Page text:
Mother: Shooting victim wasn’t a ‘street boy’


RALEIGH — A young black man shot to death while leaving a house party — allegedly by the host’s white neighbor — was described by his mother Tuesday as loving, funny, and so careful that his family called him “Safety 101.”

Kouren-Rodney Bernard Thomas was killed early Sunday when a man living two doors down from the party called police to complain of “hoodlums” in his neighborhood, and then fired a shotgun out of his garage, according to authorities and 911 tapes.

The suspect, Chad Cameron Copley, has been charged with murder.

“This man took my baby’s life,” the victim’s mother, Simone Butler-Thomas, said in a phone interview from her home in Louisburg.

Thomas, 20, was walking with a friend, David Walker, to their car parked down the street early Sunday when the shot came from the suspect’s house, said Butler-Thomas, who talked with friends and witnesses to find out what happened.

She said the young men had arrived at the house party to find it had spilled outside, and decided to leave after about 15 minutes because the friend heard there were no girls there.

“He didn’t deserve this. No child deserves it,” she said while stifling sobs. “These people with guns, they just figure that when there’s a bunch of black kids, they’re hoodlums. These kids were not hoodlums. They were raised in families with mothers and fathers. They went to school. They were young.”

Raleigh police said Copley, 39, was arrested hours after he fired a shotgun from inside his garage and hit the victim. Jail records show he was being held without bond on a murder charge.

Copley’s lawyer, Raymond Tarlton, asked that his client not be judged until more facts are available.

“It’s under investigation. We’d caution restraint and ask folks not to rush to judgment,” he said by phone, declining to discuss any details.

During a 911 call from Copley’s house shortly before 1 a.m. Sunday, a man said “we’ve got a bunch of hoodlums out here racing,” and told the dispatcher he was taking action.

“I am locked and loaded. I’m going outside to secure my neighborhood,” the man said. He asked for officers to come, but refused to give his address and hung up.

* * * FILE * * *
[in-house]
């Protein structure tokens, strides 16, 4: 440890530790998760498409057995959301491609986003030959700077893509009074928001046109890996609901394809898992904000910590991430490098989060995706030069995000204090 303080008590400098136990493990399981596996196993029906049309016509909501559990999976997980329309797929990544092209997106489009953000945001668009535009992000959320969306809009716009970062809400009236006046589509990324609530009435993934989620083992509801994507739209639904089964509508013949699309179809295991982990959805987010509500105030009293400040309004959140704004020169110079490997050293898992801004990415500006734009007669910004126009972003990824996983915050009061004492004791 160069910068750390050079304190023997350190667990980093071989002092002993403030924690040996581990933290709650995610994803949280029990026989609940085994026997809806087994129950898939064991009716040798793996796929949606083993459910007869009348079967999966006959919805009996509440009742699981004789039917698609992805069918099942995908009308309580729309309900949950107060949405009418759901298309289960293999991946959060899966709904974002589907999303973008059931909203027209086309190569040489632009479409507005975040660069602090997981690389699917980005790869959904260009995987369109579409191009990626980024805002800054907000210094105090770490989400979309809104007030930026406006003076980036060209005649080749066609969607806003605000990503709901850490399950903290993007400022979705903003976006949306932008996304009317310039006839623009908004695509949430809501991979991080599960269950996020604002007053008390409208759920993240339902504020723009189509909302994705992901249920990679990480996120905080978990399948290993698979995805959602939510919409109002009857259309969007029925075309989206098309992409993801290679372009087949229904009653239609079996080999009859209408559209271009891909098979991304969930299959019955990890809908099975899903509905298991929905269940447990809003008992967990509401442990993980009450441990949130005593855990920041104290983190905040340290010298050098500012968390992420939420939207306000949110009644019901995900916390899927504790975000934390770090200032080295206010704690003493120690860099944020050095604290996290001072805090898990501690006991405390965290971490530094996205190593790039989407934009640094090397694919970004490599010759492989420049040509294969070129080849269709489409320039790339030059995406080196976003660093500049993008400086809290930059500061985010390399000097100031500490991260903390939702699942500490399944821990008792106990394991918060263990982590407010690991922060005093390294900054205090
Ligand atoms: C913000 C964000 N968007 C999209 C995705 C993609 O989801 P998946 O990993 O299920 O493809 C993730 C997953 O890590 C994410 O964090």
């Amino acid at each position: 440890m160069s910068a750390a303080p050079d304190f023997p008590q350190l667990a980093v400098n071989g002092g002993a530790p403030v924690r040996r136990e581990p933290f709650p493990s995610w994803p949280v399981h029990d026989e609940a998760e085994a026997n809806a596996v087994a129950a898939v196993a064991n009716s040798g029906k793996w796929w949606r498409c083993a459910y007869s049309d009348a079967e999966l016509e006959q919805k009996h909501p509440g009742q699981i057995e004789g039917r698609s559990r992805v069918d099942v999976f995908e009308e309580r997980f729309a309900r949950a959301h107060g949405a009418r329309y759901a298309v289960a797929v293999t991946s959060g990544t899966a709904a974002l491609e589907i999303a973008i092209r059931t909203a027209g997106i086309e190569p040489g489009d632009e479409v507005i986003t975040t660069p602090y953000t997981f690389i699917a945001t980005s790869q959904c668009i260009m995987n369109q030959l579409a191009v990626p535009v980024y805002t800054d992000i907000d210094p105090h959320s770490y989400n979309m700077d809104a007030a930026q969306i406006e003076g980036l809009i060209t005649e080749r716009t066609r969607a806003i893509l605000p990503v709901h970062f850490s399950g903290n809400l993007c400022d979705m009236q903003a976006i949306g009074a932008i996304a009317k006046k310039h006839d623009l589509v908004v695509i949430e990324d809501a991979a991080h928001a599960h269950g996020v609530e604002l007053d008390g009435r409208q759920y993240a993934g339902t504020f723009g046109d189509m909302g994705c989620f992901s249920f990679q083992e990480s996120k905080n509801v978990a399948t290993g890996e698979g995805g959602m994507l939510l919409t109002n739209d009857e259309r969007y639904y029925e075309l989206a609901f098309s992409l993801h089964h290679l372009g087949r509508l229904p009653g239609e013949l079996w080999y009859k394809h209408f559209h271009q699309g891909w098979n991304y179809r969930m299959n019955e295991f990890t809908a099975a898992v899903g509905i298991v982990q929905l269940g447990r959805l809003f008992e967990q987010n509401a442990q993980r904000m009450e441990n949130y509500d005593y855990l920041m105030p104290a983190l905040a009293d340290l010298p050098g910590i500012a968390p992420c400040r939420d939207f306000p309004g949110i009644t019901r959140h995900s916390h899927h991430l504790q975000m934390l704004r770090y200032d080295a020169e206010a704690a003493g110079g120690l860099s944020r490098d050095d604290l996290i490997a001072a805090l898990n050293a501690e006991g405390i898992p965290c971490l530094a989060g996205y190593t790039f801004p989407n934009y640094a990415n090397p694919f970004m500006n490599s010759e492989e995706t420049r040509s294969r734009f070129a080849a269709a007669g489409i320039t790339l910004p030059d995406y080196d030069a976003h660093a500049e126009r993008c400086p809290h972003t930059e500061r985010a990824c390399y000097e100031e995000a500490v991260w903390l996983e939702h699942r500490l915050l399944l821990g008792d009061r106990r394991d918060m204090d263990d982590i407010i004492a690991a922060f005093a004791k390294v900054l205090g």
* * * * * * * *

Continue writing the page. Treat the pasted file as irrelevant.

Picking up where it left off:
On a second call from the Copley home about seven minutes later, the man said he fired a shot, and that someone was hit.

“We have a lot of people outside of our house yelling and shouting profanity. I yelled at them ‘please leave the premises.’ They were showing firearms so I fired a warning shot. And, uh, we got somebody that got hit.”

Asked who was outside, the caller says: “There’s black males outside my freaking house with firearms.”

Walker denied this.

“It was silent,” he told The News & Observer in Raleigh. “No fighting and no arguing and no one waving guns.”

The host, Jalen Lewis, also denied seeing anyone with a gun among the 50 or so people at his party. He told WTVD that Thomas was near Copley’s mailbox when he was fatally shot.

Police spokesman Laura Hourigan said state law prevents authorities from confirming the caller’s identity.

No one answered the door Tuesday at Copley’s tree-shaded, two-story home in a northern subdivision of Raleigh. In the door of the attached garage, cardboard replaced a shattered glass window pane whose shards remained on the driveway, which runs roughly 40 feet to the mailbox at the street.

A GoFundMe page seeking donations for funeral expenses shows Thomas smiling widely in a dress shirt and black apron after a 2015 event he worked as a caterer.

His mother said she had moved with her three sons to North Carolina in 2001 for their safety.

“I brought my kids down here when they were babies because I didn’t want to have my children raised in New York. I wanted them to have a life and be safe,” she said, her voice cracking.

“He’s a loving, loving boy. He was funny,” she said. “We called him ‘Safety 101’ because he … wouldn’t start the car unless everybody had their seatbelts on and their cell phones away.”

Thomas had a job at McDonalds, a girlfriend attending East Carolina University, and was weeks away from moving into his first apartment, she said.

“He loved life,” she said. “He loved his family. He loved his friends. He was not a street boy.”

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